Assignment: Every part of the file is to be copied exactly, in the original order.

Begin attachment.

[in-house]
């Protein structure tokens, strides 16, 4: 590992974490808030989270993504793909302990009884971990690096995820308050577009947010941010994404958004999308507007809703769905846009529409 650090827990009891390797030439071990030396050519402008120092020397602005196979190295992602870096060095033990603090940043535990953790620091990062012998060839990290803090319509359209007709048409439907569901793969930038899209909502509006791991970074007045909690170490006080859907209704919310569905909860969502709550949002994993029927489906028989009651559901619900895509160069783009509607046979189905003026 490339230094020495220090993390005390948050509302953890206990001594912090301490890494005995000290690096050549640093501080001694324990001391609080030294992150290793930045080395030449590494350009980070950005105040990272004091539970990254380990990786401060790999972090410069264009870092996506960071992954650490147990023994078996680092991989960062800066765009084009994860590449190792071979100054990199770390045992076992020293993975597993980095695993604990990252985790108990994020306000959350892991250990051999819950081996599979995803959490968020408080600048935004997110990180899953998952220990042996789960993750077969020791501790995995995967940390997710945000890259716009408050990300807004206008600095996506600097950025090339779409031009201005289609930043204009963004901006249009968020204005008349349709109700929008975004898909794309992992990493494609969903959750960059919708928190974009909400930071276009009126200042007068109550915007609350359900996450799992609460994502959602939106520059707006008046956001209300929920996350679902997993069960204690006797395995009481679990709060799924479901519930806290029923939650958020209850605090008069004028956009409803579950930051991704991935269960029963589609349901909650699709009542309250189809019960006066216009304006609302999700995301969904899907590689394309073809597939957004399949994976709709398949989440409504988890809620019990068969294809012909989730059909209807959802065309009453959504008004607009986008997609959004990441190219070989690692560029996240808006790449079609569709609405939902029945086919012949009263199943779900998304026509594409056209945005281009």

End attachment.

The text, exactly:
[in-house]
């Protein structure tokens, strides 16, 4: 590992974490808030989270993504793909302990009884971990690096995820308050577009947010941010994404958004999308507007809703769905846009529409 650090827990009891390797030439071990030396050519402008120092020397602005196979190295992602870096060095033990603090940043535990953790620091990062012998060839990290803090319509359209007709048409439907569901793969930038899209909502509006791991970074007045909690170490006080859907209704919310569905909860969502709550949002994993029927489906028989009651559901619900895509160069783009509607046979189905003026 490339230094020495220090993390005390948050509302953890206990001594912090301490890494005995000290690096050549640093501080001694324990001391609080030294992150290793930045080395030449590494350009980070950005105040990272004091539970990254380990990786401060790999972090410069264009870092996506960071992954650490147990023994078996680092991989960062800066765009084009994860590449190792071979100054990199770390045992076992020293993975597993980095695993604990990252985790108990994020306000959350892991250990051999819950081996599979995803959490968020408080600048935004997110990180899953998952220990042996789960993750077969020791501790995995995967940390997710945000890259716009408050990300807004206008600095996506600097950025090339779409031009201005289609930043204009963004901006249009968020204005008349349709109700929008975004898909794309992992990493494609969903959750960059919708928190974009909400930071276009009126200042007068109550915007609350359900996450799992609460994502959602939106520059707006008046956001209300929920996350679902997993069960204690006797395995009481679990709060799924479901519930806290029923939650958020209850605090008069004028956009409803579950930051991704991935269960029963589609349901909650699709009542309250189809019960006066216009304006609302999700995301969904899907590689394309073809597939957004399949994976709709398949989440409504988890809620019990068969294809012909989730059909209807959802065309009453959504008004607009986008997609959004990441190219070989690692560029996240808006790449079609569709609405939902029945086919012949009263199943779900998304026509594409056209945005281009």